So we started the day's filming by getting up 7am. Neither Maya nor myself are particularly good in the mornings, so it was a slow and quiet ticking off of the check list: gaffer tape, lights, tripods, moss, coffee, cushion, pegs, still camera, moving camera, six packs of video tape and a thousand assorted elements into bags and boxes then loaded into Maya's car.
Impressively we got there on time. Unfortunately Mark (the Director of Photography/
cameraman) was stuck in traffic and almost an hour late. With my watch on - as production assistant - I'd switched into skipper mode and was counting seconds for each activity of moving furniture and unpacking the teaset etc etc until Maya told me to stop it. It had all felt amusing and lighthearted until Mark arrived. Then I got nervous.
This had nothing to do with Mark. He was all slippers and smiles. Very chilled out and friendly. No, I'd suddenly woken up (two supremo coffees later). This was it. We were now officially making a film of my poem and we had one day to get the shots right.
Mark had some massive (to my eye) kino lights which I'd have called florescent tubes, but obviously threw off a far better light than their glare, which while still took three quarters of an hour to set up, both he and Maya were seemingly pleased with the speed of progress. The gear's not in this shoot - but that lovely sunlight from the window is his fab lighting rig.
After an hour and ten minutes we had recorded five lines of poetry. I'm not used to wearing a watch and kept checking it. I was beginning to fret. We had another twenty lines to go, another four different locations and it was almost lunchtime.
I'd obviously had too much coffee. Fortunately Mark and Maya don't touch the stuff. Plus they'd discussed the storyboard its timings and had made films before. They nodded and hmmm occasionally to each other.
This is Maya pointing purposefully and Mark agreeing with her competance in angling. As you can see by the januty angle of the pic, it's a good job I wasn't being director of photography.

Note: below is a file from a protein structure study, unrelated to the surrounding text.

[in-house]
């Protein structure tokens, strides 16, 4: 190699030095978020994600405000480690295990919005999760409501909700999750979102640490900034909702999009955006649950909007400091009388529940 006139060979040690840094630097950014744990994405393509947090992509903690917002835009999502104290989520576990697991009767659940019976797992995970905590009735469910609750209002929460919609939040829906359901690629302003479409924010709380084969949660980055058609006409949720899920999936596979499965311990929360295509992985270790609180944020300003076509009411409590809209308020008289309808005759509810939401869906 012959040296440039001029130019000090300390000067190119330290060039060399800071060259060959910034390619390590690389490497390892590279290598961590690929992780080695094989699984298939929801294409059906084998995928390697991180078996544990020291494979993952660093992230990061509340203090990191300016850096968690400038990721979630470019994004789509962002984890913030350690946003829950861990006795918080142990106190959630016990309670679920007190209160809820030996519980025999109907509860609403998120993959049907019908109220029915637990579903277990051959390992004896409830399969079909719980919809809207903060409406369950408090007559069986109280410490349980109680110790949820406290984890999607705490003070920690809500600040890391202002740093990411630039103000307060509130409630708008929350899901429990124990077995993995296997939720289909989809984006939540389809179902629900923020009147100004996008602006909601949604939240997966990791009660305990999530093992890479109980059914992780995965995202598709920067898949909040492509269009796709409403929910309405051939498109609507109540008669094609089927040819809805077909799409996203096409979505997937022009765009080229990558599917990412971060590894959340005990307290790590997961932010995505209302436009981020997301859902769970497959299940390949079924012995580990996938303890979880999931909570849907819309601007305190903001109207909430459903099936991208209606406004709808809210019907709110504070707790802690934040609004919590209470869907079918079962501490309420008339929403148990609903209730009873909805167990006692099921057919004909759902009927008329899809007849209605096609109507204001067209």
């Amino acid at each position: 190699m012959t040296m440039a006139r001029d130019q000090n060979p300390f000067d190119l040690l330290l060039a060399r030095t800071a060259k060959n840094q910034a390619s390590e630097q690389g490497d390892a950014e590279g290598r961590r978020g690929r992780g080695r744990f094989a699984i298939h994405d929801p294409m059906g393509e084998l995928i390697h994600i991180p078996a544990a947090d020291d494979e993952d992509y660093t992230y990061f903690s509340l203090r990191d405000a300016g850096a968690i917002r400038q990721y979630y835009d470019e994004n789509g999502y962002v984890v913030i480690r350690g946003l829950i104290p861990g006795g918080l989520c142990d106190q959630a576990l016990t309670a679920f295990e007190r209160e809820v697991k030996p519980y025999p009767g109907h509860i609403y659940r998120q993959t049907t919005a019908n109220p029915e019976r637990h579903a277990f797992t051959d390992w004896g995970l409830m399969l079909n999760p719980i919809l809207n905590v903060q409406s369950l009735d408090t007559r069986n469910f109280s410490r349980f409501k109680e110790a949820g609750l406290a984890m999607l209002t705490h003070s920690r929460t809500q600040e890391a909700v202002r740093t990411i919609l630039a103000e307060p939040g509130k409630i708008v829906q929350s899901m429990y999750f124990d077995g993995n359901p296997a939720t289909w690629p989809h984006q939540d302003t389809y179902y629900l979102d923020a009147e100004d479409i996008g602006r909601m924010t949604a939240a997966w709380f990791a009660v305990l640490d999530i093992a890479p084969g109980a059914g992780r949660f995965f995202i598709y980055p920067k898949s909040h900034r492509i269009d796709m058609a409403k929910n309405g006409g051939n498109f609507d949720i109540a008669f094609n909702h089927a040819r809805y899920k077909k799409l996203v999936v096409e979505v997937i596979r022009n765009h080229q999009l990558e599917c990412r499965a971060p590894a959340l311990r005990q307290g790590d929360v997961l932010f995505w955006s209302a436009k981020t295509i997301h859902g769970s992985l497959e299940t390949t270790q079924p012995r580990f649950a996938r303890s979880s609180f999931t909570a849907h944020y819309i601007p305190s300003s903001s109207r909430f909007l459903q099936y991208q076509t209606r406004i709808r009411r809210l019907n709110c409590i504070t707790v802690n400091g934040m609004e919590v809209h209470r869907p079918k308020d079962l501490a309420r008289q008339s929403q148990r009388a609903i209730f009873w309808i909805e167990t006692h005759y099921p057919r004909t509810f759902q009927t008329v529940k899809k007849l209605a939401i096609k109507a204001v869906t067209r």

Of course the budget being what it was, we couldn't have the equivalent of fancy lighting gear for everything, and for the second stanza Maya demonstrated the 'towel cam'. This was for the tracking shot through three lines of the poem. And involved the camera set on a towel and slid across the floor for a single smooth motion. Nifty.
It was in the third stanza when I realised the strength of my vision and how it veered from both logistics and Maya's idea. I won't go into details of the particular shot but we couldn't get what we had originaly planned so were talking around alternatives. I was shocked at how strongly I wanted a different idea from theirs and how disappointed I felt when it became obvious I wasn't going to get it.
But this is collaboration. You have to get over the ego business pretty quickly, or you don't get anywhere. Besides we were moving into the hallway and into one of my fave sections of the film.
There's a clue in the picture to the right, but you'll just have to wait for the film to enjoy it. The difference in set up time in the bright hallway compared to the panneled room was incredible. Within minutes we were ready to go for the shot.
And suddenly by 1pm we were halfway through the poem and ready for lunch.
By 2.30 the light was already fading so we had to jump back to the opening shot, outside, and then forward to a line from stanza five. This all had the terribly satisfying feeling of filming everything backwards, like a proper film shedule.
Then my big moment. We needed a shadow. I had my off-screen walk-on part. Walking smoothly, not spookily, is much harder than it sounds. Seven takes later I was really getting into character. I know I'm not going to get an Oscar, or even a Bafta, but not since I was the Little Red Hen had I felt so stage struck.
Maybe it was all the chocckie bics I had for lunch, or doing the washing up, but I missed the filming at the top of the house and suddenly we were in stanza six. The last one. And the bathroom. It was all going to be over too soon and I'd barely got started.
Mark managed to squeeze himself, the lights, leads and camera into the tiny bathroom, as well as the crucial props. We had more mucking about with shadows and movement, but because of the size of the room I didn't get a chance to peek into the viewfinder. I think this was good. While it's my poem, it is ultimately Maya's film and will have her stamp over it.
With all the shots shot, Mark was off to Blackpool, leaving me and Maya to record some of the sounds of the house, the silence of each room we'd filmed in, as well other housie noises: door latches and branch scratchings. Again there was a sense of over larding the narrative, but then better to have stuff we don't use than wish we had it.
I was absoutely pooped. And I'm not too sure why. There was a huge amount of concentration into each shot, although of course worry eats up a lot of energy.
We had just short of an hour's worth of film to condense down into two minutes. I can only hope we got the right shots, or that Maya has a plan as to what to do with what she has got. I won't see the first edit until the new year now. But she kept assuring me that it'd be lush. Lush.